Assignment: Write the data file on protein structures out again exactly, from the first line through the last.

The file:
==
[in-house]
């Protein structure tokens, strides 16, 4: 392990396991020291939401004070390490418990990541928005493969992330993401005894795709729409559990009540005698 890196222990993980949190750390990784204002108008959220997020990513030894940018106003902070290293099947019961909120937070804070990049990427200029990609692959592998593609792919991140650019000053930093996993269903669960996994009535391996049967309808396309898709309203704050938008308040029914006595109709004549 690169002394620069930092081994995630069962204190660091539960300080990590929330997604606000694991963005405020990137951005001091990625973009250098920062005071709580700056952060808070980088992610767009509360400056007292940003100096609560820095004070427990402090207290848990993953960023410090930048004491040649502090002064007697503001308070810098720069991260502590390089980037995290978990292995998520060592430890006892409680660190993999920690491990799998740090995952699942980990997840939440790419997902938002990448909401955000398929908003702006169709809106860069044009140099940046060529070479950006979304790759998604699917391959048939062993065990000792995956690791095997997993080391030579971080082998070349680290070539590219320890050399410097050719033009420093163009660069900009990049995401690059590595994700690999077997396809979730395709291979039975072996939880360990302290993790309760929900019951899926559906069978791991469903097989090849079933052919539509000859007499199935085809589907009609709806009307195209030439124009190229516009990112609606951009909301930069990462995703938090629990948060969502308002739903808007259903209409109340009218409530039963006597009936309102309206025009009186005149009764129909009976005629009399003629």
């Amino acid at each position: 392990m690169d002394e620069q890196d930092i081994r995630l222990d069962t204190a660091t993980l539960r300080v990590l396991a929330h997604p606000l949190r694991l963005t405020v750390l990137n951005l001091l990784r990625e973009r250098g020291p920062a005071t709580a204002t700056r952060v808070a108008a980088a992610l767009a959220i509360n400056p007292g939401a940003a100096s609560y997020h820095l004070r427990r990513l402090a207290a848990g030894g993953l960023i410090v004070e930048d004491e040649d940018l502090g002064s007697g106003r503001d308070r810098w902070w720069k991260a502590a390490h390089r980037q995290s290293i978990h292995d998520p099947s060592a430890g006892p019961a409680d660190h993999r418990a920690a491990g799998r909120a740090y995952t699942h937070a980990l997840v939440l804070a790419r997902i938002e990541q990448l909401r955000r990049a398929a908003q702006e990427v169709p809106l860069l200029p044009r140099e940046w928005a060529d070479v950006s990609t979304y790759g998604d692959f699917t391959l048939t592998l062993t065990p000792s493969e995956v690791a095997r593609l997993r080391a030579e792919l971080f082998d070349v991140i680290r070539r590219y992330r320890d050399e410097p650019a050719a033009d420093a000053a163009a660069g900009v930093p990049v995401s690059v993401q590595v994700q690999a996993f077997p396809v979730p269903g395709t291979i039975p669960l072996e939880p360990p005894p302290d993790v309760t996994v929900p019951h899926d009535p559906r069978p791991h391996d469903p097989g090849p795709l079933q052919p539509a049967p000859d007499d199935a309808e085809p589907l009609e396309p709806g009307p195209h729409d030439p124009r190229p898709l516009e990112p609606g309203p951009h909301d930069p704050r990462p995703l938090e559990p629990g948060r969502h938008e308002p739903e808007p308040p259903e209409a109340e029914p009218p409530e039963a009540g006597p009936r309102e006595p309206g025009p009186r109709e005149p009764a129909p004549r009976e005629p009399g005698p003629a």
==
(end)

[in-house]
């Protein structure tokens, strides 16, 4: 392990396991020291939401004070390490418990990541928005493969992330993401005894795709729409559990009540005698 890196222990993980949190750390990784204002108008959220997020990513030894940018106003902070290293099947019961909120937070804070990049990427200029990609692959592998593609792919991140650019000053930093996993269903669960996994009535391996049967309808396309898709309203704050938008308040029914006595109709004549 690169002394620069930092081994995630069962204190660091539960300080990590929330997604606000694991963005405020990137951005001091990625973009250098920062005071709580700056952060808070980088992610767009509360400056007292940003100096609560820095004070427990402090207290848990993953960023410090930048004491040649502090002064007697503001308070810098720069991260502590390089980037995290978990292995998520060592430890006892409680660190993999920690491990799998740090995952699942980990997840939440790419997902938002990448909401955000398929908003702006169709809106860069044009140099940046060529070479950006979304790759998604699917391959048939062993065990000792995956690791095997997993080391030579971080082998070349680290070539590219320890050399410097050719033009420093163009660069900009990049995401690059590595994700690999077997396809979730395709291979039975072996939880360990302290993790309760929900019951899926559906069978791991469903097989090849079933052919539509000859007499199935085809589907009609709806009307195209030439124009190229516009990112609606951009909301930069990462995703938090629990948060969502308002739903808007259903209409109340009218409530039963006597009936309102309206025009009186005149009764129909009976005629009399003629």
């Amino acid at each position: 392990m690169d002394e620069q890196d930092i081994r995630l222990d069962t204190a660091t993980l539960r300080v990590l396991a929330h997604p606000l949190r694991l963005t405020v750390l990137n951005l001091l990784r990625e973009r250098g020291p920062a005071t709580a204002t700056r952060v808070a108008a980088a992610l767009a959220i509360n400056p007292g939401a940003a100096s609560y997020h820095l004070r427990r990513l402090a207290a848990g030894g993953l960023i410090v004070e930048d004491e040649d940018l502090g002064s007697g106003r503001d308070r810098w902070w720069k991260a502590a390490h390089r980037q995290s290293i978990h292995d998520p099947s060592a430890g006892p019961a409680d660190h993999r418990a920690a491990g799998r909120a740090y995952t699942h937070a980990l997840v939440l804070a790419r997902i938002e990541q990448l909401r955000r990049a398929a908003q702006e990427v169709p809106l860069l200029p044009r140099e940046w928005a060529d070479v950006s990609t979304y790759g998604d692959f699917t391959l048939t592998l062993t065990p000792s493969e995956v690791a095997r593609l997993r080391a030579e792919l971080f082998d070349v991140i680290r070539r590219y992330r320890d050399e410097p650019a050719a033009d420093a000053a163009a660069g900009v930093p990049v995401s690059v993401q590595v994700q690999a996993f077997p396809v979730p269903g395709t291979i039975p669960l072996e939880p360990p005894p302290d993790v309760t996994v929900p019951h899926d009535p559906r069978p791991h391996d469903p097989g090849p795709l079933q052919p539509a049967p000859d007499d199935a309808e085809p589907l009609e396309p709806g009307p195209h729409d030439p124009r190229p898709l516009e990112p609606g309203p951009h909301d930069p704050r990462p995703l938090e559990p629990g948060r969502h938008e308002p739903e808007p308040p259903e209409a109340e029914p009218p409530e039963a009540g006597p009936r309102e006595p309206g025009p009186r109709e005149p009764a129909p004549r009976e005629p009399g005698p003629a």